notable is the People’s Republic of China. It is worth citing a few
facts about what China is doing, especially since most of the U.S. media
present China as a major problem in climate change.
China pioneers ‘clean’ coal
China relies on coal for 70 percent of its energy. It has the largest
coal deposits in the world, and is presently the largest consumer of
coal. This is a huge problem for China, and has contributed to serious
air pollution in most of its cities.
But in 2010 China became the world’s largest investor in clean
energy. When the 2008 financial crisis hit, the U.S. spent trillions on
bailing out the banks and other financial institutions. China, seeing
its export market drying up as the Western capitalist economies plunged,
did something different. It invested nearly a trillion dollars in its
infrastructure, much of it dealing with the problem of energy
conservation as well as clean energy generation.
It established the Thermal Power Research Institute, the Clean Energy
Research Institute and many other government bodies to integrate
scientific breakthroughs with industrial development. This led to vastly
expanding its investment in renewables like solar panels and wind
In October the China Institute of Atomic Energy announced it had
completed the construction of an experimental fourth-generation fast
neutron reactor that is now contributing 20 megawatts to the power grid.
The plant utilizes 60 percent of the energy in its uranium fuel,
compared to just 1 percent for older pressurized water reactors. The
next step in China’s nuclear program is a fast reactor that uses
recycled fuel — thus beginning to draw down the huge piles of
radioactive waste accumulating around the world.
China’s investment in cleaner energy has also led to the development
of new ways to use coal without adding carbon dioxide to the atmosphere.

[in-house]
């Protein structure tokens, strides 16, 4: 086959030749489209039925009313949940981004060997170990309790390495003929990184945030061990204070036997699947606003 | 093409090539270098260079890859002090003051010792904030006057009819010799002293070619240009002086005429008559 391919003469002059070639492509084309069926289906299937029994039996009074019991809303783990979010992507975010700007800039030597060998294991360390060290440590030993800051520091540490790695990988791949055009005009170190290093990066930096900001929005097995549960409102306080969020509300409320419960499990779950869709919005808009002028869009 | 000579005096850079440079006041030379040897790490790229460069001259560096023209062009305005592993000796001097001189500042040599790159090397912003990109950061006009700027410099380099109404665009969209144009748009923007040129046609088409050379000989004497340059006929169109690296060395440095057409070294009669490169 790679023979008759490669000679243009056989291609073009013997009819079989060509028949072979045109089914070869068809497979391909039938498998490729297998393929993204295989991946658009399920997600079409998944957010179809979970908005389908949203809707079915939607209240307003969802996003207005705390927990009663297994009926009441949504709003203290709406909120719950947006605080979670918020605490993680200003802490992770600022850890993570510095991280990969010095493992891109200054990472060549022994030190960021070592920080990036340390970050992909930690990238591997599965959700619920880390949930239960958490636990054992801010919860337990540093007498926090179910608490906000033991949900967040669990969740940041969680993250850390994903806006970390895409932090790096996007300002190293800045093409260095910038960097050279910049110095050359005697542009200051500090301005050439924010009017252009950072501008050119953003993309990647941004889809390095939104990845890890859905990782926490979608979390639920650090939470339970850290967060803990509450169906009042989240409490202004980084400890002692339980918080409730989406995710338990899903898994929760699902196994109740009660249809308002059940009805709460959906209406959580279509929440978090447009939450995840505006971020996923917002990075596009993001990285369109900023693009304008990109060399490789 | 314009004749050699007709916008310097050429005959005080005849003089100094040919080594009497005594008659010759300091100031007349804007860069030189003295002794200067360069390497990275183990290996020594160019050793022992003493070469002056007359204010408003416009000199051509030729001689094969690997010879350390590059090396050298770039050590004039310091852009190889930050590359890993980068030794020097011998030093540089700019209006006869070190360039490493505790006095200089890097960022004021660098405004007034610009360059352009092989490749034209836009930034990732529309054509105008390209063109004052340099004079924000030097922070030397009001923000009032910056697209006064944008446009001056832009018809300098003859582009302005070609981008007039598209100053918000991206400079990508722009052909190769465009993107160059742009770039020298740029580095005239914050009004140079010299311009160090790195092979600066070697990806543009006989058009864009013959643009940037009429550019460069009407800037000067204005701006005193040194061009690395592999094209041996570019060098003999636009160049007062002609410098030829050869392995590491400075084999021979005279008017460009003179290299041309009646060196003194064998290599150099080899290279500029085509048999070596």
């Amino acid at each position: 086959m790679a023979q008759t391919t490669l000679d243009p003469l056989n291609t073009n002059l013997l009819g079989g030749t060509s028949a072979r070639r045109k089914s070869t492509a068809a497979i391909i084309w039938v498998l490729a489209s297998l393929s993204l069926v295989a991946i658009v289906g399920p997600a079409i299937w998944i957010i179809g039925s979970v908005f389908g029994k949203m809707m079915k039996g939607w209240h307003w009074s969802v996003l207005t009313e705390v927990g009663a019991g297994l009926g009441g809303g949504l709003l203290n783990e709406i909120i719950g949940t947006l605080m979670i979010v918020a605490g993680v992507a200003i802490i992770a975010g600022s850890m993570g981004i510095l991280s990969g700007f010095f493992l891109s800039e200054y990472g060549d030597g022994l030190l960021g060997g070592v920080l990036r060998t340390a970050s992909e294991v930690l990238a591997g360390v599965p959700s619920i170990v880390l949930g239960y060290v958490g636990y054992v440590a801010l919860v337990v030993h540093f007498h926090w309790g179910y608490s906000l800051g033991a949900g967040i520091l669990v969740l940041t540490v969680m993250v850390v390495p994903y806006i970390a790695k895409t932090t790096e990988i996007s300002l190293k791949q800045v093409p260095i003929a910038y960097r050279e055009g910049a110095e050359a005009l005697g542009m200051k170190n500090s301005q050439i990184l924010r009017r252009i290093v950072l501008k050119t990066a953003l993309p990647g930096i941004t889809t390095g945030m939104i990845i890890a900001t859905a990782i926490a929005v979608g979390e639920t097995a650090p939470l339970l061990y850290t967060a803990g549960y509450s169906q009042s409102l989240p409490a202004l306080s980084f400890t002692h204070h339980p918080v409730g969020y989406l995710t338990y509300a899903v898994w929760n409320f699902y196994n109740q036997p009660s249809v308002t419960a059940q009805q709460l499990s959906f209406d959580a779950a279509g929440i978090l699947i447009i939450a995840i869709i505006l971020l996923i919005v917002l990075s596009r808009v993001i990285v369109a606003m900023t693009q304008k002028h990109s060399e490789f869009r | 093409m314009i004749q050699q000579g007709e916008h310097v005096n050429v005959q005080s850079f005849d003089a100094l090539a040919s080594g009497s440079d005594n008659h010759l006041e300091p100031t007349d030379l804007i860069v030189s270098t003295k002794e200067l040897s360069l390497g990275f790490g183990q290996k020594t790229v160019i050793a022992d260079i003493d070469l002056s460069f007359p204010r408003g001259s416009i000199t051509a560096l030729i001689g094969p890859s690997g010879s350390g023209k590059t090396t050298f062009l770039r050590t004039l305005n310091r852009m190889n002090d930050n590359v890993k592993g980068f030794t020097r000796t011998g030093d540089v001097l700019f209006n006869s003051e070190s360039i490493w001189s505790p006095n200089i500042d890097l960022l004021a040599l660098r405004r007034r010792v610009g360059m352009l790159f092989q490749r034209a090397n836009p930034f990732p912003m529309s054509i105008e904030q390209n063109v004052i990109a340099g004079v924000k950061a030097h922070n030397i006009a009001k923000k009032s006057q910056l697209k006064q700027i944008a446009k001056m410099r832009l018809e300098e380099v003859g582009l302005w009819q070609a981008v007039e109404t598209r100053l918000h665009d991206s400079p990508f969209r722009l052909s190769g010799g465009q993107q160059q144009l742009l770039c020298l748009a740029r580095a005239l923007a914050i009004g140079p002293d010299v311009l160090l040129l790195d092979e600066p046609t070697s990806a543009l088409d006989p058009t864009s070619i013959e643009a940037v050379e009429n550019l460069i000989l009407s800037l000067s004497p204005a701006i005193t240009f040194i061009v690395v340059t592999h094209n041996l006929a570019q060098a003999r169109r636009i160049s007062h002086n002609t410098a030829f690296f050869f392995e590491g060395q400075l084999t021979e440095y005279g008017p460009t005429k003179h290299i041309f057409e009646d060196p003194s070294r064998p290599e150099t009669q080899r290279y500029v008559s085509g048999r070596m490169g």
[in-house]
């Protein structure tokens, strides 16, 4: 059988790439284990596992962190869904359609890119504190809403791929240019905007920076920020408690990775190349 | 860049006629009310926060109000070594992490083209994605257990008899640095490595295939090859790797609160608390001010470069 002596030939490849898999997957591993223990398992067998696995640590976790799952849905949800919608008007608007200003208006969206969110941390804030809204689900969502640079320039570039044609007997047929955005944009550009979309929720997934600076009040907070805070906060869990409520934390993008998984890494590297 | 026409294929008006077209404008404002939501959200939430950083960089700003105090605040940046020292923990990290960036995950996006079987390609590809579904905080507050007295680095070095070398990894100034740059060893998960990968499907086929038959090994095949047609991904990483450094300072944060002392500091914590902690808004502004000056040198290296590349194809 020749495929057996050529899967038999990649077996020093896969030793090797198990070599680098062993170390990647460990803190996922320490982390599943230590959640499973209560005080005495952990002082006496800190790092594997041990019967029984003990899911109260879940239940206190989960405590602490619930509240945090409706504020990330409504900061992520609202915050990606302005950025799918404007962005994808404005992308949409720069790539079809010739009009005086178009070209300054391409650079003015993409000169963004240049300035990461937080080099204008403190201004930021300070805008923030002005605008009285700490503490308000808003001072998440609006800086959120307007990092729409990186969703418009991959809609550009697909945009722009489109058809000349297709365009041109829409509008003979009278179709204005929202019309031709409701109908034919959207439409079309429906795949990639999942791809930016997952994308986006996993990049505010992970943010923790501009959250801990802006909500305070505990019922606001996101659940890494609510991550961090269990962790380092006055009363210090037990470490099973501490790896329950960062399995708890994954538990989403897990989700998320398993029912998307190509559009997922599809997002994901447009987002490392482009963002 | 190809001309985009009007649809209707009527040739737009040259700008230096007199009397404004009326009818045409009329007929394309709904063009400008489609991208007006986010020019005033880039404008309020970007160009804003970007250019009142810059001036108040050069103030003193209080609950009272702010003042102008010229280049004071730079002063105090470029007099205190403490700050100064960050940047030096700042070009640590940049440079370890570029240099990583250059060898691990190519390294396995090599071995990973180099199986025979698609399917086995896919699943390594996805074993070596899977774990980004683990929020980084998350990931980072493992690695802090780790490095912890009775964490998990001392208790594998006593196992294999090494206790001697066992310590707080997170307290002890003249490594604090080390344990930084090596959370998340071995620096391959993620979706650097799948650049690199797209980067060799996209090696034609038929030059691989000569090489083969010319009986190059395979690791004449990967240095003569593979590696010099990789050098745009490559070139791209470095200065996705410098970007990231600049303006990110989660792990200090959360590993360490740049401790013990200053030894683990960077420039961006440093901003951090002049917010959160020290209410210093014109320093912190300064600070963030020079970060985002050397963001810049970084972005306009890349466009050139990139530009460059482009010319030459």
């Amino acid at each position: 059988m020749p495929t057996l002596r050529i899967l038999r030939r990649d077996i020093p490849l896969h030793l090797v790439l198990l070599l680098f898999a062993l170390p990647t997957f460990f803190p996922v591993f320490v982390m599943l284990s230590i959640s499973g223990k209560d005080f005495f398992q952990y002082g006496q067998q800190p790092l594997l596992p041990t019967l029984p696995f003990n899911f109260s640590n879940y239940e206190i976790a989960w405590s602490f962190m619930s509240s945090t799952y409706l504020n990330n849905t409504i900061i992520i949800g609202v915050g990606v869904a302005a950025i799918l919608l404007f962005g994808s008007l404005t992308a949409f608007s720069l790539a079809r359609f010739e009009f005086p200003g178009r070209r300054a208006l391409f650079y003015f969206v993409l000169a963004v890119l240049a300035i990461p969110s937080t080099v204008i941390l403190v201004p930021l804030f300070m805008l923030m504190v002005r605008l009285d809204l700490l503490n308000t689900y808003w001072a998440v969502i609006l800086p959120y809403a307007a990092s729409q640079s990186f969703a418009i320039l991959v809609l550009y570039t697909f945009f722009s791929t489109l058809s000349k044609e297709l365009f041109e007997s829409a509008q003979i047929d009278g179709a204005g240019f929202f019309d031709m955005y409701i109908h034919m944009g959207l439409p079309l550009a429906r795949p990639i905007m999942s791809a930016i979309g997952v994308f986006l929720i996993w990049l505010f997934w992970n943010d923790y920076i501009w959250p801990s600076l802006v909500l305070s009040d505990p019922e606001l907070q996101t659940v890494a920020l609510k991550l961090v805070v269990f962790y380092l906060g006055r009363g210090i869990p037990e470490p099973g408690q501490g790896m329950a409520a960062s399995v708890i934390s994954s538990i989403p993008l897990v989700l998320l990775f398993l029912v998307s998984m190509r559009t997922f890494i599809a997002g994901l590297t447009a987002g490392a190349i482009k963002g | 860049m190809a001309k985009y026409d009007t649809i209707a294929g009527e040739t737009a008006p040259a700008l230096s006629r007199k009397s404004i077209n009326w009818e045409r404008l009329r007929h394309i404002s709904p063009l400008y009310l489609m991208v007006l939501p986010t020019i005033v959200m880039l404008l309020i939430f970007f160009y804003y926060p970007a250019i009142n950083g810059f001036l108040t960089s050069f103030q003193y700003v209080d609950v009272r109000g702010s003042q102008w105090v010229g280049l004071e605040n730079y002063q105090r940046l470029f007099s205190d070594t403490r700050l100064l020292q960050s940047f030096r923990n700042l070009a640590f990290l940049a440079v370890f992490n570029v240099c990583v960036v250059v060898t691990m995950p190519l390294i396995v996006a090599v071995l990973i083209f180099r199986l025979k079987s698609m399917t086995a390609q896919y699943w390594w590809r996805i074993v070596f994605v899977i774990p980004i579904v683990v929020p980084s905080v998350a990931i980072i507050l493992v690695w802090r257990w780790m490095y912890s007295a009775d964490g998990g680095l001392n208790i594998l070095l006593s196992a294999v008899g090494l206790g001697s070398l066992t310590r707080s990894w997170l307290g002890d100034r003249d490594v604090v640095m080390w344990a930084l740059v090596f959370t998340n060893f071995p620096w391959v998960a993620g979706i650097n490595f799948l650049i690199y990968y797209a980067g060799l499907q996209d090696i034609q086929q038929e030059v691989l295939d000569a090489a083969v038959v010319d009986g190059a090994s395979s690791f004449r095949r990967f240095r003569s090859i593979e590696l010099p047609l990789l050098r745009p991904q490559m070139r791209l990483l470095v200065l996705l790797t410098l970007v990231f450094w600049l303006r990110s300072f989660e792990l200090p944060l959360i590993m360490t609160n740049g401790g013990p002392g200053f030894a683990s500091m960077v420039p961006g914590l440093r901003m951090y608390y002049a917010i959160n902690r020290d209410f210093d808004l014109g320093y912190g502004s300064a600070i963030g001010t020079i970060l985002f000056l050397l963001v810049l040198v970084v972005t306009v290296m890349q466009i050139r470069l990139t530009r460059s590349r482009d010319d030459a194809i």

This year, a coal-fired plant called GreenGen went online in Tianjin
that is generating 400 megawatts of electricity with near-zero emissions
of carbon and sulfur. The carbon is sequestered and pumped back deep
underground. GreenGen is a pilot plant; if it performs as expected,
China will build more and phase out the older polluting plants.
Coal is not the answer for all time, obviously. Coal, like oil and
gas, is a fossil fuel. It was created by geological processes over
millions of years, and it is being depleted at an alarming rate by human
extraction. It is not renewable.
Over the short term, however, the new coal-fired energy technology
can help China reduce its GG emissions — which it committed itself to do
at the U.N. conference in Copenhagen three years ago. It voluntarily
set itself a target of a 45 percent reduction in GG emissions per unit
of economic development by 2020. (Bloomberg News, April 3)
China is still a developing country, one that has to feed and house
1.3 billion people — four times the population of the U.S. How can it
afford to be on the cutting edge of dealing with global warming, when
only two generations ago most of its people lived in dire poverty?
The answer is that, despite the growth of the capitalist market in
China, its central financial and industrial institutions are still
publicly owned and operated according to a planned economy made possible
by its socialist revolution of 1949. Even Western capitalists, who
would love to break up state control over the Chinese economy as they
did in the former USSR, recognize this.
‘Earth, the Operator’s Manual’
The U.S. Public Broadcasting System aired a documentary last April
entitled “Earth, the Operator’s Manual.” It can be viewed online. Among
the people interviewed on this program, which deals with the question of
climate change, is Jon Hofmeister, the head of Shell USA.
Hofmeister says about China: “There is literally a plan in their
energy policies. It’s good to have a plan — having that long arc of